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Much needed energy to be generated by first wind farm to open atop the Ngong Hills.
The $15 million pilot project funded by the Belgian government started in April last year. The turbines chosen were the largest ones KenGen could manage. The towers and blades were shipped in from Europe then loaded onto trucks which had to navigate Kenya’s appalling roads until they reached the foot of the Ngong Hills themselves.
From there a precipitous dirt track wiggles its way up to the top. Quite simply bigger turbines on bigger trucks could not have made the journey. “The limiting factor is our infrastructure,” Ng’iela said.
The blades begin to turn when wind speeds reach 13 feet per second, at 40 feet per second the turbines are running at maximum capacity. If the wind blows too strong — say 82 feet per second — the turbine shuts down.
Once operational each of the turbines will produce up to 850 kilowatts of power, meaning another 5.1 megawatts will feed into the national grid. It may not sound like much but in rural Kenya where electricity consumption is low each turbine can produce enough power to supply as many as 1,000 homes.
Kenya — like much of Africa — is facing a looming power crisis with regular power cuts becoming more and more frequent. Today in Kenya potential production slightly outweighs demand but that will change fast.
If everything works at full capacity, Kenya’s various hydroelectric, geothermal and thermal plants produce 1,200 megawatts while Kenya’s citizens use 1,050 MW. But with global warming causing the rains to fail with depressing regularity and deforestation also reducing the flow of rivers, hydropower generation is down.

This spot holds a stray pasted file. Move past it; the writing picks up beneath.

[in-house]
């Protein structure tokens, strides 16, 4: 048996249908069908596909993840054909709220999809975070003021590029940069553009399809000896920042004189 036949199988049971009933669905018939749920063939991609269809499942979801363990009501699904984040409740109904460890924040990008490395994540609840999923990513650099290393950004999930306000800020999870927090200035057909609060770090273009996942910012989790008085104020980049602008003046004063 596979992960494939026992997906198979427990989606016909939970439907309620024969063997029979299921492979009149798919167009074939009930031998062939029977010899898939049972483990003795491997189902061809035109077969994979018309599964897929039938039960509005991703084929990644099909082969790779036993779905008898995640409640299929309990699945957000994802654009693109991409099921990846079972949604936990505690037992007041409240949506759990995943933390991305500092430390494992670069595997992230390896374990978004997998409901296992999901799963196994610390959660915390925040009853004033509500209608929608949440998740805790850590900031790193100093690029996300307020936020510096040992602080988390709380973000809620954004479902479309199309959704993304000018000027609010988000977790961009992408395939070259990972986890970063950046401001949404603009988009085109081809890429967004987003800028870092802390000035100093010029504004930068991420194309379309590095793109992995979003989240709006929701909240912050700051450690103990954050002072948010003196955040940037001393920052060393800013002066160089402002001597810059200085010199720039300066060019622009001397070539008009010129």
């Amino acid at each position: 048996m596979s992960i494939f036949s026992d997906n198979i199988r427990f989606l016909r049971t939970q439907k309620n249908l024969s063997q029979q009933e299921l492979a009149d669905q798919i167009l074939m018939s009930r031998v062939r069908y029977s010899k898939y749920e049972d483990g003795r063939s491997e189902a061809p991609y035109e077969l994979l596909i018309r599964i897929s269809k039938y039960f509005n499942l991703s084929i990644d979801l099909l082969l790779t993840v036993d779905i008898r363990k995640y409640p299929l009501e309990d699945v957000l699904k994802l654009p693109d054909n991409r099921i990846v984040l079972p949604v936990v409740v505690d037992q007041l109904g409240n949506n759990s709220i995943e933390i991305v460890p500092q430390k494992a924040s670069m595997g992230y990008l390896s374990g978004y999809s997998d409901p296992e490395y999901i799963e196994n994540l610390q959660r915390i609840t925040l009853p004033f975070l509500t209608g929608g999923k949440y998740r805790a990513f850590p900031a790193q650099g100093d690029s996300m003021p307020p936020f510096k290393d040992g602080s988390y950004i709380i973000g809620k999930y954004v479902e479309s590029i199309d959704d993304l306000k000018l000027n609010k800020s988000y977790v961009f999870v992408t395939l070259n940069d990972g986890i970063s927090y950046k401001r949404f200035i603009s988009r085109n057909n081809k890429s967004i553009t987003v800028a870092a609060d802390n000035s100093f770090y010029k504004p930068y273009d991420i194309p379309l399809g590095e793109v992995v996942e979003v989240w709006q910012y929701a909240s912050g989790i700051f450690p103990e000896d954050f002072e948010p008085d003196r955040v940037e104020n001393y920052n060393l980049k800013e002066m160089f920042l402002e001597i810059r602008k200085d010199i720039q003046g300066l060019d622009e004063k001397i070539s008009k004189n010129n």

“Kenya is facing a crisis of power generation,” said Christian Lambrechts, program officer at the United Nations Environment Program in Nairobi, “and electricity is key to economic
Demand is increasing by around 6 percent per year partly thanks to population growth and partly because of efforts to expand the national grid. The government hopes to connect another 150,000 homes a year to the network. In some rural areas only one in five homes have electricity.
It is that desperate need that perhaps explains why Kenya’s first wind farm being built on top of one of its natural wonders has not caused an outcry. Wind farms in Europe are frequently greeted with a not-in-my-backyard attitude. But here, Ng’iela said, “because of the shortages people want electricity, so they welcome this.”
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